The Freedom to Farm bill that had stalled in the Georgia General Assembly for two years has passed the House and is now going through the committee process in the Senate.
Billed as a measure to “keep farmers on their tractors and out of the courtroom,” the legislation makes it harder for residents to sue farmers over nuisances such as the odors emanating from livestock production, according to the bill’s sponsor, House Agriculture and Consumer Affairs Committee Chairman Robert Dickey of the 140 House district. It passed the House on March 3.
State Sen. Lee Anderson (R-Grovetown) supports the Republican sponsored bill and says that it replaces a bill enacted to law in 1989 if passed by the Senate. According to Anderson, residents who live near chicken and pig farms as well as meat processing plants have one year to prove that the farming operation is a nuisance.
“It also says that if the farm was there first and a new development is built, then the farmer is protected because he was there first,” Anderson, who is a farmer, said.
However, that statement may not be true. The original 1989 bill did protect small farmers from new residential developments being built near their land, but all of the language pertaining to urban sprawl has been stricken from the current version.
In fact, there is no language in the bill that prevents a small farming operation from expanding into an industrial farm and encroaching on neighboring developments.
Savannah Riverkeeper Tonya Bonitatibus says the bill is a wolf in sheep’s clothing and that it could actually harm small farmers by allowing giant agribusiness to expand across Georgia.
The bill opens up the door for major meat processing firms such as Augusta’s FPL Foods to expand while doing nothing to protect the small farmer, Bonitatibus says.
According to Bonitatibus, if residents are not able to prove their nuisance case within a year, then the company becomes immune to further complaints and points to FLP as an example.
“Even though they have been cited many times, they can’t seem to manage the smells and they want to expand operations, this bill would give them the green light,” Bonitatibus said.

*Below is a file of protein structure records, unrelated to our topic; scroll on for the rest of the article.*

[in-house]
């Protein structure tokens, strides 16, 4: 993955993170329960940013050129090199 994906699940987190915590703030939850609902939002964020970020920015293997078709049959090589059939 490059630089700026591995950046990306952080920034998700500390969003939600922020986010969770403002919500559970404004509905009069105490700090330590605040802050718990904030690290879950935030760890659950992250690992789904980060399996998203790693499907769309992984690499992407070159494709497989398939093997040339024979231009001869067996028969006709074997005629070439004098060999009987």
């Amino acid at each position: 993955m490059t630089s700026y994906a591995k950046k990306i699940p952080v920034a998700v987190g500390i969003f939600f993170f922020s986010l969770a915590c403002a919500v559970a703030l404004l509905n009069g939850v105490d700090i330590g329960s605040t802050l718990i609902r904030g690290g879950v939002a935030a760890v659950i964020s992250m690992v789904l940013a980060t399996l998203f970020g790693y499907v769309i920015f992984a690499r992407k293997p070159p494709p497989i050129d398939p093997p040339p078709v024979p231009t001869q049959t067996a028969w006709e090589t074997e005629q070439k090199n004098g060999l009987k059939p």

Local meat processing plant FPL Foods is slated for a renovation including odor-reducing equipment, but neighbors living near the plant aren’t convinced the renovations will do anything to help.
“The smell is awful, and during Masters’ week, it’s embarrassing. Our poor renters said something about it last year,” said Nikki Leigh Daniel, a resident who voiced concern about the smells emanating from the facility located at 1301 New Savannah Road.
Indeed, the smells from FPL Foods, formerly known as Shapiro’s, currently waft into downtown Augusta during hot and humid days and blanket the area with the noxious odors.
The bill does waive the legal restrictions “when a nuisance results from the negligent, improper, or illegal operation of any such facility or operation.” However, Bonitatibus says that that language does not go far enough as meat packing plants routinely dump the byproducts of meat processing as “fertilizer” on neighboring farmland to avoid paying much higher landfill rates.
“Animal fat and oils are not fertilizer. In fact, the hay that is produced on land has been used as a dumping ground can’t be used to feed livestock. All of that hay has to be sold to the state DOT to be used near road construction,” Bonitatibus said.
The practice of dumping animal byproducts is also bad for the environment as the fats and oils do not evaporate but leech into the groundwater or is washed into creeks and other waterways, according to Bonitatibus.
“There is already a good law on the books and the fact small farmers are almost never sued as being a nuisance means the current law is working,” Bonitatibus said.